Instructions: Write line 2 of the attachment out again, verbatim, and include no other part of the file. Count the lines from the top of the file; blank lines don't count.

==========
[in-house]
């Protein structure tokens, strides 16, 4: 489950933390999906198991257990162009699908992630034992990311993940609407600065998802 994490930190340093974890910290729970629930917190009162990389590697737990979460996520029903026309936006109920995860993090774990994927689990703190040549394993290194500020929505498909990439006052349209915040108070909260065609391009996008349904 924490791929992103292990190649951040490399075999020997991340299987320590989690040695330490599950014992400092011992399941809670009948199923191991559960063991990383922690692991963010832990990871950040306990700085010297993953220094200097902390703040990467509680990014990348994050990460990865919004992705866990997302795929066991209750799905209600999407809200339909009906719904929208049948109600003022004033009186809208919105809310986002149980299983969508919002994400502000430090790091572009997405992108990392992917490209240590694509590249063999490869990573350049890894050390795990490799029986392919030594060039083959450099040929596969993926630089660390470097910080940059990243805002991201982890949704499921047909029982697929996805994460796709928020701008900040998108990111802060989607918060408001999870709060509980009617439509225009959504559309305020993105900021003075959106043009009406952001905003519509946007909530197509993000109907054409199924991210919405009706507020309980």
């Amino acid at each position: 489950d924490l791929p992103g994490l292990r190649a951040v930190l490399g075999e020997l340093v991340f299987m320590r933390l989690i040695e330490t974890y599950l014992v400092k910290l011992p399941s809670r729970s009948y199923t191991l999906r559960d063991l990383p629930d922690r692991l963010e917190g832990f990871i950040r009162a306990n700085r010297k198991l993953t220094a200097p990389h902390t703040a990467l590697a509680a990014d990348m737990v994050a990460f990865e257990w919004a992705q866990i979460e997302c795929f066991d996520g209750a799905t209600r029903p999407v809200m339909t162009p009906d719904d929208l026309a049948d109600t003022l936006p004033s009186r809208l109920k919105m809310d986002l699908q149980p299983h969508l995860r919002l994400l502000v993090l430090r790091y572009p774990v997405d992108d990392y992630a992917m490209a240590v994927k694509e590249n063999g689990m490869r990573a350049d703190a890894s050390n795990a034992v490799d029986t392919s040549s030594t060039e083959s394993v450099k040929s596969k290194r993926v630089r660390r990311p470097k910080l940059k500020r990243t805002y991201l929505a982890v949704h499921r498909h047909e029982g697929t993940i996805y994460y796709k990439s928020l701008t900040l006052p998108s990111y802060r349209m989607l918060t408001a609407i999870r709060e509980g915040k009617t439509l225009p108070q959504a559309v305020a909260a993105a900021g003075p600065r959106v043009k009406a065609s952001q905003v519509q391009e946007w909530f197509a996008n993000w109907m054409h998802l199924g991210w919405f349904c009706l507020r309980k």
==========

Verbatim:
């Protein structure tokens, strides 16, 4: 489950933390999906198991257990162009699908992630034992990311993940609407600065998802 994490930190340093974890910290729970629930917190009162990389590697737990979460996520029903026309936006109920995860993090774990994927689990703190040549394993290194500020929505498909990439006052349209915040108070909260065609391009996008349904 924490791929992103292990190649951040490399075999020997991340299987320590989690040695330490599950014992400092011992399941809670009948199923191991559960063991990383922690692991963010832990990871950040306990700085010297993953220094200097902390703040990467509680990014990348994050990460990865919004992705866990997302795929066991209750799905209600999407809200339909009906719904929208049948109600003022004033009186809208919105809310986002149980299983969508919002994400502000430090790091572009997405992108990392992917490209240590694509590249063999490869990573350049890894050390795990490799029986392919030594060039083959450099040929596969993926630089660390470097910080940059990243805002991201982890949704499921047909029982697929996805994460796709928020701008900040998108990111802060989607918060408001999870709060509980009617439509225009959504559309305020993105900021003075959106043009009406952001905003519509946007909530197509993000109907054409199924991210919405009706507020309980």